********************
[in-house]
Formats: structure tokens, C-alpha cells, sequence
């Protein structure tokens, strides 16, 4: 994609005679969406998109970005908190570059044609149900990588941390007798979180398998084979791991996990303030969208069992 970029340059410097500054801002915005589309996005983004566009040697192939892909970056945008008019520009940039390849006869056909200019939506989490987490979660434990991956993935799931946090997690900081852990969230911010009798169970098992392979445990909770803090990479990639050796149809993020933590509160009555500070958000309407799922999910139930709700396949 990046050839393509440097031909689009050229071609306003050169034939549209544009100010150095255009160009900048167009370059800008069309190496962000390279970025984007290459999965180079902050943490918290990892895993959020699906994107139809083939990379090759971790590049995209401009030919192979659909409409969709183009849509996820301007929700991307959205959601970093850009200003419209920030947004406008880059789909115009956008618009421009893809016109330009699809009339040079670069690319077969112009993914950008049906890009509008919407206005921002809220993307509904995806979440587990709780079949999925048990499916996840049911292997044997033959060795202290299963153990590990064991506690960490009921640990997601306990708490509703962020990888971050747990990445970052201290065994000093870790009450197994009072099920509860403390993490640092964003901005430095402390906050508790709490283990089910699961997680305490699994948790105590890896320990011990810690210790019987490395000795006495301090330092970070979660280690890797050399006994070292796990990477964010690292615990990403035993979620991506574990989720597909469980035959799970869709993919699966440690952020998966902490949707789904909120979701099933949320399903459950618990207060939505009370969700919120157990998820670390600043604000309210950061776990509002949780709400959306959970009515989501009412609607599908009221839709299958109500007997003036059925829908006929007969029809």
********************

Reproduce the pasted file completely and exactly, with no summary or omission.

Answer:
[in-house]
Formats: structure tokens, C-alpha cells, sequence
């Protein structure tokens, strides 16, 4: 994609005679969406998109970005908190570059044609149900990588941390007798979180398998084979791991996990303030969208069992 970029340059410097500054801002915005589309996005983004566009040697192939892909970056945008008019520009940039390849006869056909200019939506989490987490979660434990991956993935799931946090997690900081852990969230911010009798169970098992392979445990909770803090990479990639050796149809993020933590509160009555500070958000309407799922999910139930709700396949 990046050839393509440097031909689009050229071609306003050169034939549209544009100010150095255009160009900048167009370059800008069309190496962000390279970025984007290459999965180079902050943490918290990892895993959020699906994107139809083939990379090759971790590049995209401009030919192979659909409409969709183009849509996820301007929700991307959205959601970093850009200003419209920030947004406008880059789909115009956008618009421009893809016109330009699809009339040079670069690319077969112009993914950008049906890009509008919407206005921002809220993307509904995806979440587990709780079949999925048990499916996840049911292997044997033959060795202290299963153990590990064991506690960490009921640990997601306990708490509703962020990888971050747990990445970052201290065994000093870790009450197994009072099920509860403390993490640092964003901005430095402390906050508790709490283990089910699961997680305490699994948790105590890896320990011990810690210790019987490395000795006495301090330092970070979660280690890797050399006994070292796990990477964010690292615990990403035993979620991506574990989720597909469980035959799970869709993919699966440690952020998966902490949707789904909120979701099933949320399903459950618990207060939505009370969700919120157990998820670390600043604000309210950061776990509002949780709400959306959970009515989501009412609607599908009221839709299958109500007997003036059925829908006929007969029809």